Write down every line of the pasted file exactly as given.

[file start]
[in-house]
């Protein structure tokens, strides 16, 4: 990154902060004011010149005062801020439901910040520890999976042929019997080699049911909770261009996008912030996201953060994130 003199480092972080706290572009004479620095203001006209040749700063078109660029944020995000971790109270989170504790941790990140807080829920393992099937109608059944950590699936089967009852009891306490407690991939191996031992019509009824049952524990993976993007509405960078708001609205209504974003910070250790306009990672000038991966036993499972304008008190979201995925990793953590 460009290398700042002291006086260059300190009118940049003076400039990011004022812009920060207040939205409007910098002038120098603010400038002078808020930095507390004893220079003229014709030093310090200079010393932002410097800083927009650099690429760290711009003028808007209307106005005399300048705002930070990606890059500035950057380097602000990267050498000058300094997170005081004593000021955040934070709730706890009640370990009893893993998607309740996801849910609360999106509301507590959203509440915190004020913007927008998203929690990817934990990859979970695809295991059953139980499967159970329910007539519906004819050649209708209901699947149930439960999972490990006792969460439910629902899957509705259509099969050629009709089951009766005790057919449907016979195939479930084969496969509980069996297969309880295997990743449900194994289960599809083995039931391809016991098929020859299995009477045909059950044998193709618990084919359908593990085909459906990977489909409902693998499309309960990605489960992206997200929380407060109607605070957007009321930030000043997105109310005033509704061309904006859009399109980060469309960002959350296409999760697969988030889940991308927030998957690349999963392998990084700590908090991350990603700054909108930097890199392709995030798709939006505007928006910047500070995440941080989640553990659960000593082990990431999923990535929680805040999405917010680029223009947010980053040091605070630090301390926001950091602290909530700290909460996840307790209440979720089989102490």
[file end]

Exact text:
[in-house]
């Protein structure tokens, strides 16, 4: 990154902060004011010149005062801020439901910040520890999976042929019997080699049911909770261009996008912030996201953060994130 003199480092972080706290572009004479620095203001006209040749700063078109660029944020995000971790109270989170504790941790990140807080829920393992099937109608059944950590699936089967009852009891306490407690991939191996031992019509009824049952524990993976993007509405960078708001609205209504974003910070250790306009990672000038991966036993499972304008008190979201995925990793953590 460009290398700042002291006086260059300190009118940049003076400039990011004022812009920060207040939205409007910098002038120098603010400038002078808020930095507390004893220079003229014709030093310090200079010393932002410097800083927009650099690429760290711009003028808007209307106005005399300048705002930070990606890059500035950057380097602000990267050498000058300094997170005081004593000021955040934070709730706890009640370990009893893993998607309740996801849910609360999106509301507590959203509440915190004020913007927008998203929690990817934990990859979970695809295991059953139980499967159970329910007539519906004819050649209708209901699947149930439960999972490990006792969460439910629902899957509705259509099969050629009709089951009766005790057919449907016979195939479930084969496969509980069996297969309880295997990743449900194994289960599809083995039931391809016991098929020859299995009477045909059950044998193709618990084919359908593990085909459906990977489909409902693998499309309960990605489960992206997200929380407060109607605070957007009321930030000043997105109310005033509704061309904006859009399109980060469309960002959350296409999760697969988030889940991308927030998957690349999963392998990084700590908090991350990603700054909108930097890199392709995030798709939006505007928006910047500070995440941080989640553990659960000593082990990431999923990535929680805040999405917010680029223009947010980053040091605070630090301390926001950091602290909530700290909460996840307790209440979720089989102490």